Best external hard drive

Discussion in 'Tech Talk' started by hickok45, Mar 6, 2007.

  1. hickok45

    hickok45 Millennium Member

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    I know there's not really a "best," necessarily, but I'm topping out as my photos have filled up my 80 gig external drive (Smart drive).

    I'm thinking in the area of 250 to 500 gigs. I almost bought a My Book at a good price, but CNET says they are slow. In fact, CNET says that about a lot of the external hard drives, including most of the Western Digitals. I tend to respect Cnet, as they've steered me right in the past.

    Can't really use the Firewire option, so I'm just looking for a good buy on a reliable drive.

    Any opinions?
     
  2. RaiderRodney

    RaiderRodney Just Win Baby

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    I prefer Seagates whether they are internal or external drives. Unless you go up to the Raptor line of Western Digitals the Seagates are better quality ;)
     

  3. Dandapani

    Dandapani

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    Best INTERNAL hard drive + quality enclosure...
     
  4. IndyGunFreak

    IndyGunFreak

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    Bingo..

    IGF
     
  5. hickok45

    hickok45 Millennium Member

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    Not sure I get you. Are you saying the best external drive for back up is just buy another INTERNAL hard drive?

    This is for backing up lots of pics that really won't all fit on my laptop. I'm up to around 80 gigs of pics now.

    I like to keep two ample external drives, one at work and one at home. That way I should never lose my pics if there's a fire, etc.
     
  6. RaiderRodney

    RaiderRodney Just Win Baby

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    They are suggesting you get a quality hard drive enclosure and then buy a quality internal drive to put in it. It will save you some money and you will more than likely have a better quality "external" hard drive ;)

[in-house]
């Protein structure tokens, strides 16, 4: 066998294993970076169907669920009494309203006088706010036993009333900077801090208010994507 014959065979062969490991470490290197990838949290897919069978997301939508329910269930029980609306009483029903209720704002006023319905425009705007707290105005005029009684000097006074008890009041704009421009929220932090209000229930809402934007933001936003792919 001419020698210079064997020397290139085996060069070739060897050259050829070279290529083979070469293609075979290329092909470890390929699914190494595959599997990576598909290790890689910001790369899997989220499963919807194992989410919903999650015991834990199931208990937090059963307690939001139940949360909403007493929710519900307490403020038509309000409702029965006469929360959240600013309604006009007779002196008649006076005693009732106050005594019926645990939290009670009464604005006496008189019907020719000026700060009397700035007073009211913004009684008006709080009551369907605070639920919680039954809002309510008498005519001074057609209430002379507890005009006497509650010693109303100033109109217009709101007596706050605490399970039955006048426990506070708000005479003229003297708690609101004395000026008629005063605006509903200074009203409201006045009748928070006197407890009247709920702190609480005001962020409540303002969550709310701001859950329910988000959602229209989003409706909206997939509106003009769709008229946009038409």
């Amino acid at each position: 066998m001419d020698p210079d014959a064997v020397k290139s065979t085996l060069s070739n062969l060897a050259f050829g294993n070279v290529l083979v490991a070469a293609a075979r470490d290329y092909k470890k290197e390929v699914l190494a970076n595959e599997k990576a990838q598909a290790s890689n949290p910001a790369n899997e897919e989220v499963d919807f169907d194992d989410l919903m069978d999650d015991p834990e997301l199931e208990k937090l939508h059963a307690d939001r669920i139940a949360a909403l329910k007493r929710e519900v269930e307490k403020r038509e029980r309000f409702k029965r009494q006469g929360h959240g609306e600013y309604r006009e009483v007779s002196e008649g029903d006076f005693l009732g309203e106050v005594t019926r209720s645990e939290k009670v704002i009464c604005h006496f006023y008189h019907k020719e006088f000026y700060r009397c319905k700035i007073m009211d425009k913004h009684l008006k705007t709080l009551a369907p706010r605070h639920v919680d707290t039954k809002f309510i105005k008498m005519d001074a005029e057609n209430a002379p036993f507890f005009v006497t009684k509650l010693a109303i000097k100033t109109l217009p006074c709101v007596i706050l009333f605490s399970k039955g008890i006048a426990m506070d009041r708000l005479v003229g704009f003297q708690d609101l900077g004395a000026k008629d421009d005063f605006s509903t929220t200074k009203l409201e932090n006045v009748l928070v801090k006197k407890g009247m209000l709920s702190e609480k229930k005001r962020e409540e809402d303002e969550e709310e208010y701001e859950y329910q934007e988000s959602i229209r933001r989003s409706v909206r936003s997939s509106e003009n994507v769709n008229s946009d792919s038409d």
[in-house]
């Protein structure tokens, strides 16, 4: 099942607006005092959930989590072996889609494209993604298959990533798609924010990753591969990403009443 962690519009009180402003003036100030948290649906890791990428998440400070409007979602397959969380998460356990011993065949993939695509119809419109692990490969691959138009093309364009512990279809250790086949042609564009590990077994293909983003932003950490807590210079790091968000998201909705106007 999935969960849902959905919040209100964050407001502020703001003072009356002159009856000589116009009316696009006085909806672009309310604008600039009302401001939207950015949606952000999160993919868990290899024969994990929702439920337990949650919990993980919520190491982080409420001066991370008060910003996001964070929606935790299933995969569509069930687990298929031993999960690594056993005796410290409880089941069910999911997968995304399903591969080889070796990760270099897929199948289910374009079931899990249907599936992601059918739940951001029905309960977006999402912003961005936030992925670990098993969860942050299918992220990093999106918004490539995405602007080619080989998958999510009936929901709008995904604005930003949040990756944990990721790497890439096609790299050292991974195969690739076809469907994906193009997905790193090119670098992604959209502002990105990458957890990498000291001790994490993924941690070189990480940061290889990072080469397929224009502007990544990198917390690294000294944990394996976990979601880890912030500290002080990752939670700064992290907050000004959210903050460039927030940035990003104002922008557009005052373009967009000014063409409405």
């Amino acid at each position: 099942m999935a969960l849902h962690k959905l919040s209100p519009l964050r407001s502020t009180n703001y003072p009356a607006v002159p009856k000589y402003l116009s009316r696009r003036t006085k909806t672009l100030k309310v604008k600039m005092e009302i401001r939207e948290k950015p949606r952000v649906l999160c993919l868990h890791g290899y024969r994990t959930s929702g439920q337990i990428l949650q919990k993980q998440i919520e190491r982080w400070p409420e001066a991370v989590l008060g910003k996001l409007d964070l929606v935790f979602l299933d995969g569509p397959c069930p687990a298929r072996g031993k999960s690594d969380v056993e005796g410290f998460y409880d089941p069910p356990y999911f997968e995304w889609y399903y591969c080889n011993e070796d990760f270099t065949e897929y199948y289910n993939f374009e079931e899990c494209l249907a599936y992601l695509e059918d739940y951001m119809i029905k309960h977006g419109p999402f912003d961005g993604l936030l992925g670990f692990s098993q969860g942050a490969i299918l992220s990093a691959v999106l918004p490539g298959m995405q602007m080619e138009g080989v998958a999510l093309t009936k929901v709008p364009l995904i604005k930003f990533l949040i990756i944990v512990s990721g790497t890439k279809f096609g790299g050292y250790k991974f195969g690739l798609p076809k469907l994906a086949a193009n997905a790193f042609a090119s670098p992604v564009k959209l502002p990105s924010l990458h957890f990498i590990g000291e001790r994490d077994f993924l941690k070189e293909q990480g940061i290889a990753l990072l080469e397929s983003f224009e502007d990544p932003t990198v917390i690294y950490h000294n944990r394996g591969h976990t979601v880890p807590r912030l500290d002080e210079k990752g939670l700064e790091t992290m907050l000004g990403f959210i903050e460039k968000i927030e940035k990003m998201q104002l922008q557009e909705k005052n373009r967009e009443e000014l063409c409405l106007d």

Like this one, the reviewer stuck a 320gb Seagate in
     
  7. hickok45

    hickok45 Millennium Member

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    I see. That's sounds fine to me. So the internal drives are pretty much compatible with about any box I'd buy, as long as it would fit?

    Just plug the internal drive in and go,more or less?

    Thanks,
    Greg
     
  8. Washington D.C.

    Washington D.C. Guest

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    There are internal IDE ATA and serial ATA (SATA) drives.I'm not sure you'd save anything by assembling an extrenal instead of just buying an external drive.It's nice in theory but easiest to just buy a good external drive.Seagate is about the best.Stay away from the cheapo drives.
     
  9. Blitzer

    Blitzer Cool Cat

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    USB 2 is still slow compared to an internal hard drive.

    Which computer do you have and does it use either SATA, EIDE or SCSI internal hard drives?

    Choose a larger hard drive and if you are using Windows 2000 or XP or Mac OS and it should be plug and chug, Hook it up and the Motherboard sees and configures your system to use it. Although you may need to run a CD with an initialization software before Windows can use it.

    Older versions of Windows like 98, 98SE and ME can have issues with very big drives and older motherboard hard drive controllers.

    Maybe using Ghost or some other hard drive cloning software you could move or copy the old smaller hard drive image to the bigger and use the bigger drive as your main (primary) drive.

    That should only involve swapping the data connector cables to the drives to make the new drive the primary and the old one the secondary.